The ever-explicit zoning codes in America’s towns and cities have continued to frustrate the efforts of entrepreneurs as well as whole industries to experiment with new practices and ideas on their properties for over a century.

The exception is cryptocurrency. Private citizens as well as planning commissions have reacted with anger to the computerized mining systems that generate and maintain digital money and the blockchain networks on which they are built. They object to, at times, with some justification, the loud and vibrating noises from mines located next to quiet, rural homes. Some of the more common complaints have been used by politicians and planners as an excuse to attack mines for power consumption and their perceived impact on local goals to combat climate change.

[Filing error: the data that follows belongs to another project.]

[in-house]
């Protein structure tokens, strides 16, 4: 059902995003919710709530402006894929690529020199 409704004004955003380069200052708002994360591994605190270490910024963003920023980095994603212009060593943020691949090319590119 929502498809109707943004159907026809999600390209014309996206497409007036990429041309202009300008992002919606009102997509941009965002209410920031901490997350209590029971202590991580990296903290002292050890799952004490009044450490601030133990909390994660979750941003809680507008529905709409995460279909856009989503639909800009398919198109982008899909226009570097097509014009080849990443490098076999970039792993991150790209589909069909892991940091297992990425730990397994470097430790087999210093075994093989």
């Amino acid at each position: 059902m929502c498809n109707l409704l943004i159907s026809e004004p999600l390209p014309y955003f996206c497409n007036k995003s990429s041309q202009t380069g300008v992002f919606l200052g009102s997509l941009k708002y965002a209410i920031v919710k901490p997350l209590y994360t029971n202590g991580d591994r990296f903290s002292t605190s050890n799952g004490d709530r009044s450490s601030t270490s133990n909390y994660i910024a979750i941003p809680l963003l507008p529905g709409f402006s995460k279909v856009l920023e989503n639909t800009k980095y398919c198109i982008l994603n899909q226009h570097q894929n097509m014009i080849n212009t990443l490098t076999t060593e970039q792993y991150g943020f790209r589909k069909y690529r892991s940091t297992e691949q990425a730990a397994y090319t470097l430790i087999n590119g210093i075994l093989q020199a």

This is likely to become more frequent and less friendly as crypto continues to increase in value. Even when government officials respond to externalities real and tangible, the rush for regulation could lead to the demise of this industry or worsen some of their efforts to address them. While Bitcoin and its associated technologies are bound to face many legal and political hurdles in the future, Congress will not be their first regulatory challenge. It will instead be over a network of poorly designed local zoning legislations.

Heigh-Ho and High Hums 

Blockchain is the decentralized ledger used to build bitcoin’s network. This ledger, which is public information about bitcoin transactions, allows all parties to see which anonymous bitcoin wallet has which bitcoin and protects against fraudulent copies.